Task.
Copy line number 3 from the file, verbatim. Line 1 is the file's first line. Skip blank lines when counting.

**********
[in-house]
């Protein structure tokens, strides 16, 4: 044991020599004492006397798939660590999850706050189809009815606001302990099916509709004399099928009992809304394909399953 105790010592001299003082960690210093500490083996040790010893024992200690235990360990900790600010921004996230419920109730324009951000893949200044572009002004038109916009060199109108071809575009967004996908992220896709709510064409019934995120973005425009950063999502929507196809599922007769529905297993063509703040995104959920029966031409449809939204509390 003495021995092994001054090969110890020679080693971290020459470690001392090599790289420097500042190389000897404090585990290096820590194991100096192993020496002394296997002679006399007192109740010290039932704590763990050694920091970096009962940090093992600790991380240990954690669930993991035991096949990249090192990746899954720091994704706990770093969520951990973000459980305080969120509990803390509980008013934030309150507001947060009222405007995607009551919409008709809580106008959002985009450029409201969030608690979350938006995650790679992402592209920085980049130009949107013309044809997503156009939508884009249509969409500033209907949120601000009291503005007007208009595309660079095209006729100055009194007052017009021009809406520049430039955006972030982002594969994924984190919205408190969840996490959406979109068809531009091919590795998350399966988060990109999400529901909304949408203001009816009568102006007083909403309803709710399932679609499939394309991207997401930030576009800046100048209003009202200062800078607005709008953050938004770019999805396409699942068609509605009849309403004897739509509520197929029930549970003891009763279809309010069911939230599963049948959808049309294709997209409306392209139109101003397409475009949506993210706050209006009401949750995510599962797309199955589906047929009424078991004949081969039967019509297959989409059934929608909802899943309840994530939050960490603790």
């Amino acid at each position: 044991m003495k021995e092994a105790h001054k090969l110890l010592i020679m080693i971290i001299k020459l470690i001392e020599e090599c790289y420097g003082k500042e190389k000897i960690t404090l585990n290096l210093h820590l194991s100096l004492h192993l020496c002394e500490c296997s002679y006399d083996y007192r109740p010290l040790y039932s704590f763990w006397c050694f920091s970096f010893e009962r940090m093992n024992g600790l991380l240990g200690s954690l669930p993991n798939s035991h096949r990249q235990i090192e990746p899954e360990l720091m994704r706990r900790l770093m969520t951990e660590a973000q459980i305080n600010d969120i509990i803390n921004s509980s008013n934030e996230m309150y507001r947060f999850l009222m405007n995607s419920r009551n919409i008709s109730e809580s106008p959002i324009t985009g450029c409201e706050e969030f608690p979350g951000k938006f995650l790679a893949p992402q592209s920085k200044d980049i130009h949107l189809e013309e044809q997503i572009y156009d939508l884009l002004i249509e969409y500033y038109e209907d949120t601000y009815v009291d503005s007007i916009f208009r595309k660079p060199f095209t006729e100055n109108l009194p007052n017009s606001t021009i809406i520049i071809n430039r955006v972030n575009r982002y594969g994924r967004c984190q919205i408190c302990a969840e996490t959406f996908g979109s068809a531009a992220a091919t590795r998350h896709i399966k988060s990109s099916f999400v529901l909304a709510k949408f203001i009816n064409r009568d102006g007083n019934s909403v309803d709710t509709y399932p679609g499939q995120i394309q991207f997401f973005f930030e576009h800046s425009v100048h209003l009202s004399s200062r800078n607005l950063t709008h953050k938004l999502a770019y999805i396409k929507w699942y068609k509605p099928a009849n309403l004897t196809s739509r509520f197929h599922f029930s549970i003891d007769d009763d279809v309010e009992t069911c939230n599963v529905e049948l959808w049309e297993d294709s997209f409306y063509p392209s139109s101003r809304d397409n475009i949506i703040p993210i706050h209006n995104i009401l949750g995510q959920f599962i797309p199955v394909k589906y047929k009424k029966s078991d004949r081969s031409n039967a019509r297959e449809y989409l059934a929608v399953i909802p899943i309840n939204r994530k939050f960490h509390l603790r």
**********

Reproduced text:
């Amino acid at each position: 044991m003495k021995e092994a105790h001054k090969l110890l010592i020679m080693i971290i001299k020459l470690i001392e020599e090599c790289y420097g003082k500042e190389k000897i960690t404090l585990n290096l210093h820590l194991s100096l004492h192993l020496c002394e500490c296997s002679y006399d083996y007192r109740p010290l040790y039932s704590f763990w006397c050694f920091s970096f010893e009962r940090m093992n024992g600790l991380l240990g200690s954690l669930p993991n798939s035991h096949r990249q235990i090192e990746p899954e360990l720091m994704r706990r900790l770093m969520t951990e660590a973000q459980i305080n600010d969120i509990i803390n921004s509980s008013n934030e996230m309150y507001r947060f999850l009222m405007n995607s419920r009551n919409i008709s109730e809580s106008p959002i324009t985009g450029c409201e706050e969030f608690p979350g951000k938006f995650l790679a893949p992402q592209s920085k200044d980049i130009h949107l189809e013309e044809q997503i572009y156009d939508l884009l002004i249509e969409y500033y038109e209907d949120t601000y009815v009291d503005s007007i916009f208009r595309k660079p060199f095209t006729e100055n109108l009194p007052n017009s606001t021009i809406i520049i071809n430039r955006v972030n575009r982002y594969g994924r967004c984190q919205i408190c302990a969840e996490t959406f996908g979109s068809a531009a992220a091919t590795r998350h896709i399966k988060s990109s099916f999400v529901l909304a709510k949408f203001i009816n064409r009568d102006g007083n019934s909403v309803d709710t509709y399932p679609g499939q995120i394309q991207f997401f973005f930030e576009h800046s425009v100048h209003l009202s004399s200062r800078n607005l950063t709008h953050k938004l999502a770019y999805i396409k929507w699942y068609k509605p099928a009849n309403l004897t196809s739509r509520f197929h599922f029930s549970i003891d007769d009763d279809v309010e009992t069911c939230n599963v529905e049948l959808w049309e297993d294709s997209f409306y063509p392209s139109s101003r809304d397409n475009i949506i703040p993210i706050h209006n995104i009401l949750g995510q959920f599962i797309p199955v394909k589906y047929k009424k029966s078991d004949r081969s031409n039967a019509r297959e449809y989409l059934a929608v399953i909802p899943i309840n939204r994530k939050f960490h509390l603790r």